I was preparing to roll out SQL Server 2016 and Windows Server 2016 and had deployed the first server in production. I suddenly noticed that even if I selected “Check online for updates from Microsoft Update” in the horrible new update dialog, I never got any of the additional updates. Btw, this link/button only appears when you have an internal SCCM or WSUS server configured. Clicking the normal Check For Updates button will get updates from WSUS.
This was working as expected in the lab, but the lab does not have the fancy System Center Configuration Manager and WSUS systems. So of course I blamed SCCM and uninstalled the agent. But to no avail, still no updates. I lurked around the update dialog and found that the “Give me updates for other Microsoft products..” option was grayed out and disabled. I am sure that I checked this box during installation, as I remember looking for its location. But it was no longer selected, it was even grayed out.
This smells of GPOs. But I also remembered trying to get this option checked by a GPO to save time during installation, and that it was not possible to do so in Win2012R2. Into the Group Policy Manager of the lab DC I went…
It appears that GPO management of the Microsoft Update option has been added in Win2016:
This option is not available in Win2012R2, but as we have a GPO that defines “Configure Automatic Updates”, it defaults to disabled.
Alternative 1: Upgrade your domain controllers to Win2016.
Alternative 2: Install the Win2016 .admx files on all your domain controllers and administrative workstations.
Then, change the GPO ensuring that “Install updates for other Microsoft products is enabled. Selecting 3 – Auto download used to be a safe setting.
Alternative 3: Remove the GPO or set “Configure Automatic Updates” to “Not Configured”, thus allowing local configuration.
This tool was created as a quick fix for a problem a coworker had in System Center Configuration Manager (SCCM): moving a re-imaged computer to it’s final location. I don’t really know all that much about SCCM, but his problem was to find a script that was able to move the current computer to a new OU based on a special environment variable defined in the task sequence (OSDDomainOUName).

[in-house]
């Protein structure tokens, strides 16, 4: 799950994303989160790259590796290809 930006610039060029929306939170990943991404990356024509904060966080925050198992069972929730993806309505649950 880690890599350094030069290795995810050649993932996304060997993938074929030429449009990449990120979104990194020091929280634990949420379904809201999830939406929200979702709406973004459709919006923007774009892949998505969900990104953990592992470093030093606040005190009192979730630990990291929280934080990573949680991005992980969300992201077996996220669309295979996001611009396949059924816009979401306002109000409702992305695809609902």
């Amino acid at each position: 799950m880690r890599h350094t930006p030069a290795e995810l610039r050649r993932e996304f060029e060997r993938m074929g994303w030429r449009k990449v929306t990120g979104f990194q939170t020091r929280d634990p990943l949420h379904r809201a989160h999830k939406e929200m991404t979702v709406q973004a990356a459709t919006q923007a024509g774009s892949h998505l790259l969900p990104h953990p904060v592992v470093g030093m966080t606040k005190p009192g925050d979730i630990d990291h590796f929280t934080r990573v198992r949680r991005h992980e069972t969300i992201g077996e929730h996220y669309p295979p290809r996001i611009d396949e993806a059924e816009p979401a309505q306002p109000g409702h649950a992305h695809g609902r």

We tried to utilize several vb scripts he found searching the web to no avail. In the end I got tired of this and created a small command line interface to one of my existing code libraries who already had the ability to move a computer.
As usual, this tool is provided without any warranty whatsoever. Use at your own risk, and don’t blame me if it doesn’t work. My coworker has deployed it in production successfully, but I can not guarantee that it will work in your environment. Constructive comments are appreciated, but I can’t promise a swift reply.
The tool itself is fairly simple to use, albeit not necessarily easy to integrate into SCCM. It has two command line options, but in the typical scenario you will only use the /D: for destination. The destination is the name of the OU you want to move the current computer to in FQDN format, e.g. LDAP://cn=ou,DC=test,DC=local. This will typically be collected from the %OSDDomainOUName% environment variable mentioned above.
You can use the /S: option to move another computer than the one you are currently executing the program at.
The user executing the program need to have the necessary domain permissions to perform the operation. In short, domain admin or at least delegated admin for the OUs in question.
The self extracting exe below contains a msi setup package that can be installed (and later uninstalled) as part of the task sequence. If you wish, you can just copy the .exe and .dll files and it will usually work.
In SCCM, you have to define the OSDDomainOUName variable for each collection were you want to use this tool. Then, you have to add a step for running the command AFTER the “Set up Windows and Configuration Manager” step. See screenshots for an example.
Dersom du har fått installert System Center Configuration Manager klienten på en maskin som ikke skal/bør ha slik klient, feks. på et databasecluster, kan det være greit å kunne fjerne den igjen. Først kan det være en ide å sjekke om den faktisk er installert. Den ligger nemlig ikke i legg til/fjern programmer, men man kan lett identifisere den ved å se etter tjenesten SMS Agent Host:
For å fjerne den igjen kjøres følgende kommando i et elevated command prompt:
Hvor denne filen ligger er dog en annen sak. Det avhenger av hvordan CCM er installert, og hva slags OS man har. På 32bit er det vanligvis en mappe kalt %SYSTEMROOT%\System32\CCMSetup, på 64 bit os kan det variere litt, men vanligvis en av følgende:
Om man ikke finner den kan man referere til et nettverksshare på CCM serveren. Hva det heter må få fra de ansvarlige for løsningen (dersom det ikke er en selv), eller man kan være utspekulert søke opp filene selv